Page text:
Japanese Knowledge Management Systems

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7 Νοε 2013 (πριν από 4 χρόνια)

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Japanese Knowledge
Management
Systems

In “Managing Existing Knowledge is Not Enough”, Unemoto talks about the knowledge management
processes used in Japan. The general concept of organizational knowledge creation is not only
converting tacit knowledge to
explicit knowledge or searching for new knowledge outside the firm. It is a
dynamic, never
-
ending process that combines existing knowledge with new knowledge and socializes
this among the organi
zation. This

is called

SECI


(Socialization, Externalization,

Combination,
Internalization) model, which should be looked at as a spiral, because
as new information comes into
the organization, it is not cycled through once but indefinitely.

The process of interpretation and integration of information into knowledg
e is called “Ba”. The key
virtue of “Ba” is interaction. The knowledge creation process is interacted among organization members
and the environment, so it is not just an individual creating new knowledge. With the advancements in
internet technology, “Ba”

can also be used
virtually, which solve a huge problem of knowledge transfer
among subsidiaries of multinational corporations.

Another important

concept that can be grasped from Japanese processes is knowledge assets.
Knowledge assets are divided into fo
ur categories: experiential, conceptual, systemic and routine
knowledge.

Experiential knowledge is the hands
-
on experienced that is shared among organization members and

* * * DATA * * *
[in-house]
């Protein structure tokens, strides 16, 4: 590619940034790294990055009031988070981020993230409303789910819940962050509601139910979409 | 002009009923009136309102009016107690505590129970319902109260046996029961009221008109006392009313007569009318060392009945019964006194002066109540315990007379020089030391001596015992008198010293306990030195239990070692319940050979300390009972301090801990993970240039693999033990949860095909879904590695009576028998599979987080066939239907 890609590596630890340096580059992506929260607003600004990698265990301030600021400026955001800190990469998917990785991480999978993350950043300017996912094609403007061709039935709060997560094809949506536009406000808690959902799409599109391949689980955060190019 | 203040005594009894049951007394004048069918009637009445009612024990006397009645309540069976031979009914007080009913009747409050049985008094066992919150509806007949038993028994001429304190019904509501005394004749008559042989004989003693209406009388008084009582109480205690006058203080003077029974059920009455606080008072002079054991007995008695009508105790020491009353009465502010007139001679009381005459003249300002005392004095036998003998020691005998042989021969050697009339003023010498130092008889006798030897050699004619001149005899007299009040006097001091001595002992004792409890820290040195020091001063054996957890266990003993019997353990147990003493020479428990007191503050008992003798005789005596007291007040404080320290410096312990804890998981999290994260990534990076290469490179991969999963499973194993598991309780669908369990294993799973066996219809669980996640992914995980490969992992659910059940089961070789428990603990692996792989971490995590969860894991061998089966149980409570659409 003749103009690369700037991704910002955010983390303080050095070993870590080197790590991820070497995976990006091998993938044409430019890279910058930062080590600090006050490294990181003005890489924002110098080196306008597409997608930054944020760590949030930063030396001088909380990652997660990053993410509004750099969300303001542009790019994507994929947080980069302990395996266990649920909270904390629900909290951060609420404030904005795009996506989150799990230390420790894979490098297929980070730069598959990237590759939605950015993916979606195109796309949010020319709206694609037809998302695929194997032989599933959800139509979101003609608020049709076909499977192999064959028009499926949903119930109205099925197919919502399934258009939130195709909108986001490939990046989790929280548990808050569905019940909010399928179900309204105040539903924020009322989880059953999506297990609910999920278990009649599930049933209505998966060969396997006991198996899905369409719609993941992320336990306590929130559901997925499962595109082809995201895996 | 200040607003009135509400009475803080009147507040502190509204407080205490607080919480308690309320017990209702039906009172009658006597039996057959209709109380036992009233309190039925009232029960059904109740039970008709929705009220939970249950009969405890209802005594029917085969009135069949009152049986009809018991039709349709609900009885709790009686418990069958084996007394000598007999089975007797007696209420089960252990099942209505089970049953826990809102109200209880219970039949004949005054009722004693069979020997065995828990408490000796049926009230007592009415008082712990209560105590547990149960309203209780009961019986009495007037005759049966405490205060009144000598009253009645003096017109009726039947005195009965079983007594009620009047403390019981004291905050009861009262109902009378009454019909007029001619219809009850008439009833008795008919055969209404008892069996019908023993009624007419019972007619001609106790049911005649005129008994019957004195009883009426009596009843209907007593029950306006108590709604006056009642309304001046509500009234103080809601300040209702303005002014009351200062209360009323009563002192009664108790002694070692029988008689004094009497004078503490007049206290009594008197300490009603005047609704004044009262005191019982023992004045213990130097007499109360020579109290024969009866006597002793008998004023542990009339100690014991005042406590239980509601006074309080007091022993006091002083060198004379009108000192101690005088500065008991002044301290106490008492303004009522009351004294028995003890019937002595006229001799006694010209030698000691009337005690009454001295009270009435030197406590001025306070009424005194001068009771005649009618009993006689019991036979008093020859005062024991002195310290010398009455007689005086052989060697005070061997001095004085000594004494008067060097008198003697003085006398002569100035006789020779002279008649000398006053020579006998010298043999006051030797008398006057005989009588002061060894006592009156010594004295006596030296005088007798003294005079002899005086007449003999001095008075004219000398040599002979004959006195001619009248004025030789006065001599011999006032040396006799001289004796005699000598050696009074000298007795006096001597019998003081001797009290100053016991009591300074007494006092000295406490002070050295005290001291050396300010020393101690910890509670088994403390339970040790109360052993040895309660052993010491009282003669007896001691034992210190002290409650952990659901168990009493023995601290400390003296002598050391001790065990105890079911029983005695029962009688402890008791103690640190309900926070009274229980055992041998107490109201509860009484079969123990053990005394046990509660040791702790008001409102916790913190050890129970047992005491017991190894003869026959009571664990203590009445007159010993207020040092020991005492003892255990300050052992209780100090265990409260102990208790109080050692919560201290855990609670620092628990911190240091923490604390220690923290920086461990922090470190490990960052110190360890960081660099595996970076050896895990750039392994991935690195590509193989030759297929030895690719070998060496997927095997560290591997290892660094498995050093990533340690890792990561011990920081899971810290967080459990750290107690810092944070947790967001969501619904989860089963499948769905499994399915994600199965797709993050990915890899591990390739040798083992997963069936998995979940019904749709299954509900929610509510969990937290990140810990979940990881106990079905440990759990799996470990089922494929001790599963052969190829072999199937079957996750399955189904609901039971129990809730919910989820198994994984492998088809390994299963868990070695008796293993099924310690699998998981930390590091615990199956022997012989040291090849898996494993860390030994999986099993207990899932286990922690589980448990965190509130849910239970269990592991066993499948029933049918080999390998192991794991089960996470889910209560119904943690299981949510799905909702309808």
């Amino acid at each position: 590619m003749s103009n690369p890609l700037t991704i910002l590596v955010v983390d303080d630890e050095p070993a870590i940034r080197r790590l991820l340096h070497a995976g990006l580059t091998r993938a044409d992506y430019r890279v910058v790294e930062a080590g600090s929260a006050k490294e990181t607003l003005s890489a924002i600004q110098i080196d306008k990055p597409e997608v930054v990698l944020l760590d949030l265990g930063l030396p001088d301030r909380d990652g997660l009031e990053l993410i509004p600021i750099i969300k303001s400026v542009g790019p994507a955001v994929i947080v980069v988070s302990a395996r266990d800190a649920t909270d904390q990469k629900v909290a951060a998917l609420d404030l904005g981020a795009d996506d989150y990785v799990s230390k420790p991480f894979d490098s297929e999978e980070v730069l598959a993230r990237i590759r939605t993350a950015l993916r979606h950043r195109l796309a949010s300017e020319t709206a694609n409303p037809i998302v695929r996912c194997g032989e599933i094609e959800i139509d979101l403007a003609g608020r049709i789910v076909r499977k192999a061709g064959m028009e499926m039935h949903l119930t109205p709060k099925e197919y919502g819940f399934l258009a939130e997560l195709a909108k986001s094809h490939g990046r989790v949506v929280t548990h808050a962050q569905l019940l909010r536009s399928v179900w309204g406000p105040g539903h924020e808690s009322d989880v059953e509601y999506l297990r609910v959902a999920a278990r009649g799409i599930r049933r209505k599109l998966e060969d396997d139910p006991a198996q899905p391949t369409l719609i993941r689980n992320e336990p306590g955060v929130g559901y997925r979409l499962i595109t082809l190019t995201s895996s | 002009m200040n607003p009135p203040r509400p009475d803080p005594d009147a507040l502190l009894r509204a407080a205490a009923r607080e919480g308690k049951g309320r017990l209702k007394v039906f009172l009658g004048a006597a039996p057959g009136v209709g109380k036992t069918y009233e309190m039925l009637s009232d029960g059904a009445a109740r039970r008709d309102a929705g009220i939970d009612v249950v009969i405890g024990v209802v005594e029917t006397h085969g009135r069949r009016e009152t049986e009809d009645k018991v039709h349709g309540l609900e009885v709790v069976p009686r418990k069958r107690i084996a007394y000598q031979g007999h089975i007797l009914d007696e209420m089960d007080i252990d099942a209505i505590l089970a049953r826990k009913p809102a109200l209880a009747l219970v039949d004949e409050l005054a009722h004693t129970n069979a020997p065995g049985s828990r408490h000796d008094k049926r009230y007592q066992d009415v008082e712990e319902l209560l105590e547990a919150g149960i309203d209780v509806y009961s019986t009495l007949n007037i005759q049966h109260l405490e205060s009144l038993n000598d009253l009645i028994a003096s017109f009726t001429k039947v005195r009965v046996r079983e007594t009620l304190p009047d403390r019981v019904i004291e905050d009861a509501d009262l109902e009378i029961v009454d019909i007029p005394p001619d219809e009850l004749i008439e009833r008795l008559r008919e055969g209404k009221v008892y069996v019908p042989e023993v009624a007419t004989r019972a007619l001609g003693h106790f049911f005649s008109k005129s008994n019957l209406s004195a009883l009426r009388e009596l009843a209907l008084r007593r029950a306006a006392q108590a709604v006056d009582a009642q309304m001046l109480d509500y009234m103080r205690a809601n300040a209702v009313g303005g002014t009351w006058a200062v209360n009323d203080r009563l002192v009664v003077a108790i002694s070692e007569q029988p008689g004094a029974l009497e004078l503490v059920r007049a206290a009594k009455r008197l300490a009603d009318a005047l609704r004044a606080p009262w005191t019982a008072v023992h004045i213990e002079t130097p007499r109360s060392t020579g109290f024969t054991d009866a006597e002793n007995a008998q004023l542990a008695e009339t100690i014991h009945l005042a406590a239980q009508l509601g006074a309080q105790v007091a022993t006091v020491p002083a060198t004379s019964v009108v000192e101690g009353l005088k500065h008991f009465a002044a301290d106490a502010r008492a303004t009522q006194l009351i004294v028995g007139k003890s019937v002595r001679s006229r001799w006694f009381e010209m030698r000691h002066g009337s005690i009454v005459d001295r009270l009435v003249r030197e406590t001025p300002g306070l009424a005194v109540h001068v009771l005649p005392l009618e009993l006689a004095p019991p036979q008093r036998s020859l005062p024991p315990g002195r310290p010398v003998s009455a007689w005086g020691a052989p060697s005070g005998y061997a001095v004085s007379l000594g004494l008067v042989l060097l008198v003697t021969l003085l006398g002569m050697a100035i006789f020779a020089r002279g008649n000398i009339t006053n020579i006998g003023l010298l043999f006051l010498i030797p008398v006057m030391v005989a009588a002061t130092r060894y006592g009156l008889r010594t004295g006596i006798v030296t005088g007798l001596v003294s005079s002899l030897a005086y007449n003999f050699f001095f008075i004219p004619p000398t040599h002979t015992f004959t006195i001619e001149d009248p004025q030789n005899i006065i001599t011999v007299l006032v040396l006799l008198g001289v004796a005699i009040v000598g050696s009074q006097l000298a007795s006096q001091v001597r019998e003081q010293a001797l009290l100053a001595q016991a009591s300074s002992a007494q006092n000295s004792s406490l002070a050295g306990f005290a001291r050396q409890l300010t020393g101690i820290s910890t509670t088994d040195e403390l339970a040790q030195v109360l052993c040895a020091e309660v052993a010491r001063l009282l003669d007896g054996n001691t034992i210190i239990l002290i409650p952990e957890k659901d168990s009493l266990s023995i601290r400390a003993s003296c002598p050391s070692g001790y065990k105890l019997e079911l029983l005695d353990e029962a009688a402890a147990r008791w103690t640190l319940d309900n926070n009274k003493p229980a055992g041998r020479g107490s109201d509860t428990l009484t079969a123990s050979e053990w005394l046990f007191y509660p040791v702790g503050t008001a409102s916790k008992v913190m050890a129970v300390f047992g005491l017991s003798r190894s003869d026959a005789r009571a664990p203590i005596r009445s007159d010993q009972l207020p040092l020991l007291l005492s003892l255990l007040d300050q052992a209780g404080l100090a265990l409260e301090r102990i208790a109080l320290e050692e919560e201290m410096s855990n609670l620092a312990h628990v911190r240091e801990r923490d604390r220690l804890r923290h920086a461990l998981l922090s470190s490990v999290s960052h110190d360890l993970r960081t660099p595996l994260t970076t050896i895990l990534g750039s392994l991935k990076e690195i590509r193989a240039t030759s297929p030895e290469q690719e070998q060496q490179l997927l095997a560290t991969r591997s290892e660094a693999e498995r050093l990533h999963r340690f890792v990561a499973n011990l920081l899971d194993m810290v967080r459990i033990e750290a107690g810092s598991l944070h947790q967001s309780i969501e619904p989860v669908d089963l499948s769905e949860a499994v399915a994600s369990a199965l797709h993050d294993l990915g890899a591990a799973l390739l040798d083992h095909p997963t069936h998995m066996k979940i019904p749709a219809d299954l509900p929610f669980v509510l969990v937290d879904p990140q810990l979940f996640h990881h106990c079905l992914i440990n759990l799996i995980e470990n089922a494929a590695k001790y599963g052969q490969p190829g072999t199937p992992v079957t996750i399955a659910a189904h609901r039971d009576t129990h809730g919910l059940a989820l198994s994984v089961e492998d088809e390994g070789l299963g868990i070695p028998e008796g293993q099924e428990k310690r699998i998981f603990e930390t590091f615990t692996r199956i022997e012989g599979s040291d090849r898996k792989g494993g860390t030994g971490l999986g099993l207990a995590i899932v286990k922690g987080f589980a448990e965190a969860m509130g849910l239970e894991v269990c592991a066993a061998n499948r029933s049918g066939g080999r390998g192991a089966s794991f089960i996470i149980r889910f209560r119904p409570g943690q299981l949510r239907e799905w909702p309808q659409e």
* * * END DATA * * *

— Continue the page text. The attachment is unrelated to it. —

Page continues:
customers and suppliers. For example, customer feedback is an important factor in su
ccess of my
business. Some feedbacks help find out the defects of the products we sell. You may never know until a
customer lets you know that a cool blinking blue light on a product starts be annoying after a while
when you use it at night.

Conceptual kn
owledge is explicit knowledge that is articulated among words, diagrams, and numbers.
Our website design and “about us” page is the knowledge perceived by our customers about what kind
of business we are doing and what kind of products we are selling.

Sy
stemic knowledge can be exemplified as the technology, manuals and documentation we have for our
products.
Routine knowledge is the most interesting concept among these. It is also used in dynamic
capabilities theory that I want to research on for the proj
ect.

Routine knowledge is described as tacit knowledge that is embedded in the daily processes in the
organization.
Organizational culture is included in routine knowledge. For example, as I mentioned
customer satisfaction is very important for us, so al
l the processes that we make before customer
receives the product should comply with his/her satisfaction. Meaning, when we test the product, if it
working not very well, we will not send to the customers. Packaging should be well made, so
when
customer
re
ceives the product, s/he will not be annoyed with sloppy packaging. Processes like that are
reviewed continually, and workers always keep this in their mind during their daily work.

Finally, as for any management systems, for knowledge management there ne
ed
s
to be a leader to
control and facilitate the process actively. In Japanese knowledge management system, the leader
needs to create a knowledge vision that the members of the organization can follow, to define, modify
from time to time, and to control c
ontinuously knowledge assets
, form the “ba” among the organization
and direct and promote the “SECI” process.